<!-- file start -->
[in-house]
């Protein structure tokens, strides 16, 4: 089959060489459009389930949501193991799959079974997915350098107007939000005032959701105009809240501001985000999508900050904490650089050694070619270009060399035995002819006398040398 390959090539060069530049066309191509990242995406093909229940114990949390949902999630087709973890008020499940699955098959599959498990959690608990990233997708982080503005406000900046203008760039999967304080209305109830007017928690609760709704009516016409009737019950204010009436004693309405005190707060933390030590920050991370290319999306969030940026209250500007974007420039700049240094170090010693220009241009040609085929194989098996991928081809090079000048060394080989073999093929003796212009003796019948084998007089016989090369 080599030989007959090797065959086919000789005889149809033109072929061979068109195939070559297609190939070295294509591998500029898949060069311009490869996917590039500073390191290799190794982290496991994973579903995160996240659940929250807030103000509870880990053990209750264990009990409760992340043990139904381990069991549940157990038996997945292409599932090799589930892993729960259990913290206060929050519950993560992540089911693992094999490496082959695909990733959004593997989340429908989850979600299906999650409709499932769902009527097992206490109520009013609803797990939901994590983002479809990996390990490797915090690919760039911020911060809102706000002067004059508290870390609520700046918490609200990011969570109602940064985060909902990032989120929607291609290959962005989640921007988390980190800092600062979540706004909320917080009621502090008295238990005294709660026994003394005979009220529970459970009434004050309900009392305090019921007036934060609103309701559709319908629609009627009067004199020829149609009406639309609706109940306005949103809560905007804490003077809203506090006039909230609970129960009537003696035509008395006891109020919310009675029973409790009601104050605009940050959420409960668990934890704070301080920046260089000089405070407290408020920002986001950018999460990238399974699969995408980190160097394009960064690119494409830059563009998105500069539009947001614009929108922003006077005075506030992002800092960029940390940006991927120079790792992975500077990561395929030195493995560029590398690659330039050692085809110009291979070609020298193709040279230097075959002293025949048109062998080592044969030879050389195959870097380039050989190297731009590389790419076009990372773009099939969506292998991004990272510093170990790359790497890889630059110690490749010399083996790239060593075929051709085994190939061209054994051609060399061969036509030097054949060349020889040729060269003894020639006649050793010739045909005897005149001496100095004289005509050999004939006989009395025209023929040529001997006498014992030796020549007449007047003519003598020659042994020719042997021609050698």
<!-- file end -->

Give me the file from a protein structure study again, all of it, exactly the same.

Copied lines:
[in-house]
């Protein structure tokens, strides 16, 4: 089959060489459009389930949501193991799959079974997915350098107007939000005032959701105009809240501001985000999508900050904490650089050694070619270009060399035995002819006398040398 390959090539060069530049066309191509990242995406093909229940114990949390949902999630087709973890008020499940699955098959599959498990959690608990990233997708982080503005406000900046203008760039999967304080209305109830007017928690609760709704009516016409009737019950204010009436004693309405005190707060933390030590920050991370290319999306969030940026209250500007974007420039700049240094170090010693220009241009040609085929194989098996991928081809090079000048060394080989073999093929003796212009003796019948084998007089016989090369 080599030989007959090797065959086919000789005889149809033109072929061979068109195939070559297609190939070295294509591998500029898949060069311009490869996917590039500073390191290799190794982290496991994973579903995160996240659940929250807030103000509870880990053990209750264990009990409760992340043990139904381990069991549940157990038996997945292409599932090799589930892993729960259990913290206060929050519950993560992540089911693992094999490496082959695909990733959004593997989340429908989850979600299906999650409709499932769902009527097992206490109520009013609803797990939901994590983002479809990996390990490797915090690919760039911020911060809102706000002067004059508290870390609520700046918490609200990011969570109602940064985060909902990032989120929607291609290959962005989640921007988390980190800092600062979540706004909320917080009621502090008295238990005294709660026994003394005979009220529970459970009434004050309900009392305090019921007036934060609103309701559709319908629609009627009067004199020829149609009406639309609706109940306005949103809560905007804490003077809203506090006039909230609970129960009537003696035509008395006891109020919310009675029973409790009601104050605009940050959420409960668990934890704070301080920046260089000089405070407290408020920002986001950018999460990238399974699969995408980190160097394009960064690119494409830059563009998105500069539009947001614009929108922003006077005075506030992002800092960029940390940006991927120079790792992975500077990561395929030195493995560029590398690659330039050692085809110009291979070609020298193709040279230097075959002293025949048109062998080592044969030879050389195959870097380039050989190297731009590389790419076009990372773009099939969506292998991004990272510093170990790359790497890889630059110690490749010399083996790239060593075929051709085994190939061209054994051609060399061969036509030097054949060349020889040729060269003894020639006649050793010739045909005897005149001496100095004289005509050999004939006989009395025209023929040529001997006498014992030796020549007449007047003519003598020659042994020719042997021609050698």